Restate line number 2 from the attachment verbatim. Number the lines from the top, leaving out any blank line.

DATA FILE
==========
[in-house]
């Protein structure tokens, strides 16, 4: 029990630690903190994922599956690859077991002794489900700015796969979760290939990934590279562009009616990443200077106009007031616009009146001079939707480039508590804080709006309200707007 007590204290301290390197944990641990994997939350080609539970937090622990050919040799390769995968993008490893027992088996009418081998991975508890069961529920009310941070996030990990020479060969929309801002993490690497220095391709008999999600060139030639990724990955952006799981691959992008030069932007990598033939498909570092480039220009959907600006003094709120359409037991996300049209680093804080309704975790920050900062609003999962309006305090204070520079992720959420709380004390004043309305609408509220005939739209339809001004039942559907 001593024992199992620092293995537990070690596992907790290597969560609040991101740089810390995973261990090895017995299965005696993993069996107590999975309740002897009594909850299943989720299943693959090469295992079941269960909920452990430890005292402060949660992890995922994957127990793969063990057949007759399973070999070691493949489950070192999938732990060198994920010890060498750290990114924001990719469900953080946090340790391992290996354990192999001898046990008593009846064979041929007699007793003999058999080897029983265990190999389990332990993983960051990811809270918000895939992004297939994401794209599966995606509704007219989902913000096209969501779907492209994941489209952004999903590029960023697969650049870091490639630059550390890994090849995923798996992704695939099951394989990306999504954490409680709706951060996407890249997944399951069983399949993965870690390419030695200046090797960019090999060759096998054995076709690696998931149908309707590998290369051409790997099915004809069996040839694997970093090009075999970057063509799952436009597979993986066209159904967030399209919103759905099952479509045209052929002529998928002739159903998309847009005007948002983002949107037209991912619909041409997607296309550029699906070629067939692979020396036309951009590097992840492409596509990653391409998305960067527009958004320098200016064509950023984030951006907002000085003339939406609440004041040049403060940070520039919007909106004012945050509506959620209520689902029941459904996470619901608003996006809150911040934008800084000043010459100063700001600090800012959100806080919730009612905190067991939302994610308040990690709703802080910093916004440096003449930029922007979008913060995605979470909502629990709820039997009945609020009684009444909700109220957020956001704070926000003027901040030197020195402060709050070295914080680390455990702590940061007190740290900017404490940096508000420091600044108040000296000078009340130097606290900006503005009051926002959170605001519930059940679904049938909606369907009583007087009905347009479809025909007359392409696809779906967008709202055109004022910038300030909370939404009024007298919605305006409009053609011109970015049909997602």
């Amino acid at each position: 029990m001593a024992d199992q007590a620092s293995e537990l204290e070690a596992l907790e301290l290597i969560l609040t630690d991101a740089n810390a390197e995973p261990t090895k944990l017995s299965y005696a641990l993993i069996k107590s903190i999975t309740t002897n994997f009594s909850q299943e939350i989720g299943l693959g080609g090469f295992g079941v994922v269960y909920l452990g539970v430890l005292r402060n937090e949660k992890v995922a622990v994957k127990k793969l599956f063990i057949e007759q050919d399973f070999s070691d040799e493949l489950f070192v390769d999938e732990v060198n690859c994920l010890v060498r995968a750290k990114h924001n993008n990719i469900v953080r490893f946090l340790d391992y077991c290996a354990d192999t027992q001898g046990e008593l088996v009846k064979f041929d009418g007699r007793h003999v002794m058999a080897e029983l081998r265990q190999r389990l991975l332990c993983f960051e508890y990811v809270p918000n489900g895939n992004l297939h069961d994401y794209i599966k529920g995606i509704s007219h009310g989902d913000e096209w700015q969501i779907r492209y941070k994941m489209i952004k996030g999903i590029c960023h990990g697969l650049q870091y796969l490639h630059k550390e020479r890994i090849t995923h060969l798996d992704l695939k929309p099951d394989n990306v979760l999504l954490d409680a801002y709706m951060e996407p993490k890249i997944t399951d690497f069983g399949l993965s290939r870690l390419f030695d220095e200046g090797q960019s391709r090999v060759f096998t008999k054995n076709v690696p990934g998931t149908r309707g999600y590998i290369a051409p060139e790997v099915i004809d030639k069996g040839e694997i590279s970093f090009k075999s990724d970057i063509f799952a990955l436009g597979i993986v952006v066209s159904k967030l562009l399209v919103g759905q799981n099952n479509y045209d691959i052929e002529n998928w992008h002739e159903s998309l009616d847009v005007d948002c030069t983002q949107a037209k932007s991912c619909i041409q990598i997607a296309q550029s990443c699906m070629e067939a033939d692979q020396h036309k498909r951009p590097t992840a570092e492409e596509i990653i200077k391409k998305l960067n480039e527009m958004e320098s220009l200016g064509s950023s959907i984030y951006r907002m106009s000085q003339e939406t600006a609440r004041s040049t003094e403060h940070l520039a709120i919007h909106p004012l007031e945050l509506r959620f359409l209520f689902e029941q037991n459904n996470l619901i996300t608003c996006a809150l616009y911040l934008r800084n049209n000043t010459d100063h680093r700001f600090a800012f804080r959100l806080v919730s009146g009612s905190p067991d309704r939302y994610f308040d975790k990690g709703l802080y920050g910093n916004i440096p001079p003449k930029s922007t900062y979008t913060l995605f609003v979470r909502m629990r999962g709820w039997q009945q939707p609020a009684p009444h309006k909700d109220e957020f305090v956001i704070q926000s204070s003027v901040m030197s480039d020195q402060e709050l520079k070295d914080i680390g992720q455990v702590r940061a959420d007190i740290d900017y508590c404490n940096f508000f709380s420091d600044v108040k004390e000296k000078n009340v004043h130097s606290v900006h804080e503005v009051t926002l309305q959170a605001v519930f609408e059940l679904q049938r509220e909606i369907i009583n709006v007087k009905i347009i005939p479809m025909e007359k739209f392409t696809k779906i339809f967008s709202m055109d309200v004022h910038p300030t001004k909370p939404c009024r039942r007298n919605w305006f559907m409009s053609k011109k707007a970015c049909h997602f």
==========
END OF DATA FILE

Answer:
């Protein structure tokens, strides 16, 4: 029990630690903190994922599956690859077991002794489900700015796969979760290939990934590279562009009616990443200077106009007031616009009146001079939707480039508590804080709006309200707007 007590204290301290390197944990641990994997939350080609539970937090622990050919040799390769995968993008490893027992088996009418081998991975508890069961529920009310941070996030990990020479060969929309801002993490690497220095391709008999999600060139030639990724990955952006799981691959992008030069932007990598033939498909570092480039220009959907600006003094709120359409037991996300049209680093804080309704975790920050900062609003999962309006305090204070520079992720959420709380004390004043309305609408509220005939739209339809001004039942559907 001593024992199992620092293995537990070690596992907790290597969560609040991101740089810390995973261990090895017995299965005696993993069996107590999975309740002897009594909850299943989720299943693959090469295992079941269960909920452990430890005292402060949660992890995922994957127990793969063990057949007759399973070999070691493949489950070192999938732990060198994920010890060498750290990114924001990719469900953080946090340790391992290996354990192999001898046990008593009846064979041929007699007793003999058999080897029983265990190999389990332990993983960051990811809270918000895939992004297939994401794209599966995606509704007219989902913000096209969501779907492209994941489209952004999903590029960023697969650049870091490639630059550390890994090849995923798996992704695939099951394989990306999504954490409680709706951060996407890249997944399951069983399949993965870690390419030695200046090797960019090999060759096998054995076709690696998931149908309707590998290369051409790997099915004809069996040839694997970093090009075999970057063509799952436009597979993986066209159904967030399209919103759905099952479509045209052929002529998928002739159903998309847009005007948002983002949107037209991912619909041409997607296309550029699906070629067939692979020396036309951009590097992840492409596509990653391409998305960067527009958004320098200016064509950023984030951006907002000085003339939406609440004041040049403060940070520039919007909106004012945050509506959620209520689902029941459904996470619901608003996006809150911040934008800084000043010459100063700001600090800012959100806080919730009612905190067991939302994610308040990690709703802080910093916004440096003449930029922007979008913060995605979470909502629990709820039997009945609020009684009444909700109220957020956001704070926000003027901040030197020195402060709050070295914080680390455990702590940061007190740290900017404490940096508000420091600044108040000296000078009340130097606290900006503005009051926002959170605001519930059940679904049938909606369907009583007087009905347009479809025909007359392409696809779906967008709202055109004022910038300030909370939404009024007298919605305006409009053609011109970015049909997602």